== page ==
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Neural Information Processing Project

Lupe

During this course, participants work on a scientific project of limited scope under the supervision of an experienced researcher. Project topics vary every semester, but are always related to the current research projects of the Neural Information Processing Group. In the past, topics were selected from research fields including the modeling of neural systems, machine learning, artificial neural network and their application, and from the analysis of neural data. During the course, students will read original publications, learn how to prepare and present a brief project proposal, learn how to scientifically address a complex problem, learn how to discuss and defend their findings during a scientific poster session, and a how to compile their results in form of a typical conference paper. This course also includes a seminar part.

Details will be presented at our first meeting, Monday the 24st of April 2017, at 12:15 in MAR 5.060. For further question, please contact .

Project participation

All projects have been assigned in our last meeting. If you were not present and wish to know which project you were assigned to, please send an email to .

Organization slides (PDF, 523,4 KB)

Uncertainty Quantification in Neural Networks

Lupe

Supervisor:

Deep neural networks (DNNs) can tackle a wide range of problems, from brain tumour detection, to realtime speech translation and bankruptcy prediction. However, in their basic form, DNNs provide only deterministic outputs without estimates of uncertainty. Measures of confidence are of much help in many circumstances, for instance to determine the degree of certainty that a patient has a tumour. In this project, we will evaluate different methods for uncertainty quantification in DNNs.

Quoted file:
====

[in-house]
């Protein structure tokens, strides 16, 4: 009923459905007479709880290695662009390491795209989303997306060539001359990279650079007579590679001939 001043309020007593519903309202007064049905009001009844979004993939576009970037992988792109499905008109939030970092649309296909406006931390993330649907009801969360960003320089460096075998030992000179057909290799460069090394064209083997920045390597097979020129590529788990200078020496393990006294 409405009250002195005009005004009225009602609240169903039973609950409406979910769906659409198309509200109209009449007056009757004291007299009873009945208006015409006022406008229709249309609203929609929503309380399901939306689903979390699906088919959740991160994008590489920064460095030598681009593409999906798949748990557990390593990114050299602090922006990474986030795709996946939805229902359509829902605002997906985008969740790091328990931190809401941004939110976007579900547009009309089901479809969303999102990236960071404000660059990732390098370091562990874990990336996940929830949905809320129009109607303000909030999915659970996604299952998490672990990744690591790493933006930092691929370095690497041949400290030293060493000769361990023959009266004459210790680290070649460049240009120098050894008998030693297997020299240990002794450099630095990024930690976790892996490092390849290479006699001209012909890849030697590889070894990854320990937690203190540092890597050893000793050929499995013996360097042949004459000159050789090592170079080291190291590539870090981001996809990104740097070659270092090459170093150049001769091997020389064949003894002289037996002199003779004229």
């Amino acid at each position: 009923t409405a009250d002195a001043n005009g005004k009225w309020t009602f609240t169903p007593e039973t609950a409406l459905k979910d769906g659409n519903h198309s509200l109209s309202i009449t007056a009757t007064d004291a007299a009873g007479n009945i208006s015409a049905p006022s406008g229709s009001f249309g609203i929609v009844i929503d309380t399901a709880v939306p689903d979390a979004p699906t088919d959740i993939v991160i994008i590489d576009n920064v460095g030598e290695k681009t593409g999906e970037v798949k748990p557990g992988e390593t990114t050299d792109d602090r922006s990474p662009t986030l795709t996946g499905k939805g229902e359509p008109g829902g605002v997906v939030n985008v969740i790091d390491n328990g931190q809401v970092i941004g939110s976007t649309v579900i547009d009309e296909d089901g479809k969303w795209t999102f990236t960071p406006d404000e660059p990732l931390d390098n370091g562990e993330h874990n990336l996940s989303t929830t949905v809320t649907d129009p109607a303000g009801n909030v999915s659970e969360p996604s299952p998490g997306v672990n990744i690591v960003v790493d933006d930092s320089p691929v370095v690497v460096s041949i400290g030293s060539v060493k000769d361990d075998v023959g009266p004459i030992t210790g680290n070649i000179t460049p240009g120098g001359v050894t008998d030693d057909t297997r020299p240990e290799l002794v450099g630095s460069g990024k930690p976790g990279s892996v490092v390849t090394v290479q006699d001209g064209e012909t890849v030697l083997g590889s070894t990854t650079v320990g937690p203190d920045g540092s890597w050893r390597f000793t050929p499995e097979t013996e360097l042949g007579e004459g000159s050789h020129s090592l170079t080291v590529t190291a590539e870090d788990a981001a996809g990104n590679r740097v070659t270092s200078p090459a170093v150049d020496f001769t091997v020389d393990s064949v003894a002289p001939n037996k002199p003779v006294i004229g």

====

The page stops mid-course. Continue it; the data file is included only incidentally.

Slides (PDF, 3,4 MB)

Student Paper (PDF, 1,2 MB)

Implementation and optimization in machine learning

Lupe

Supervisor:

Machine learning techniques like neural networks and kernel methods suffer a particular "curse of dimensionality": integrals over learned function values scale exponentially with the number of input dimensions. These integrals are essential in applications like reinforcement learning and Bayesian inference, though. We have developed a promising algorithm for regression that does not suffer the curse, but our Matlab implementation is slow when compared with other state of the art approaches. The student will implement the algorithm in C++ and compare runtime with standard approaches like Gaussian processes in Matlab.

The project provides great insight in machine learning techniques and code optimization.

Slides (PDF, 1,8 MB)

Student Poster (PDF, 1,9 MB)

Student Paper (PDF, 2,1 MB)

Deep reinforcement learning

Lupe

Supervisor:

Recent years have seen tremendous advances of reinforcement learning (RL) in simulated games due to the application of deep neural networks. The goal of this project is to first solve a classical task in an abstract state space (from the OpenAI gym) and then to extend the approach to images as inputs. The student(s) will implement a basic deep Q-learning network (DQN) algorithm (Mnih et al., 2013, 2015), using the Python interface of TensorFlow or a comparable framework. Programming skills in Python and a background knowledge in neural networks and/or reinforcement learning (e.g. Machine Intelligence 1) are strongly encouraged.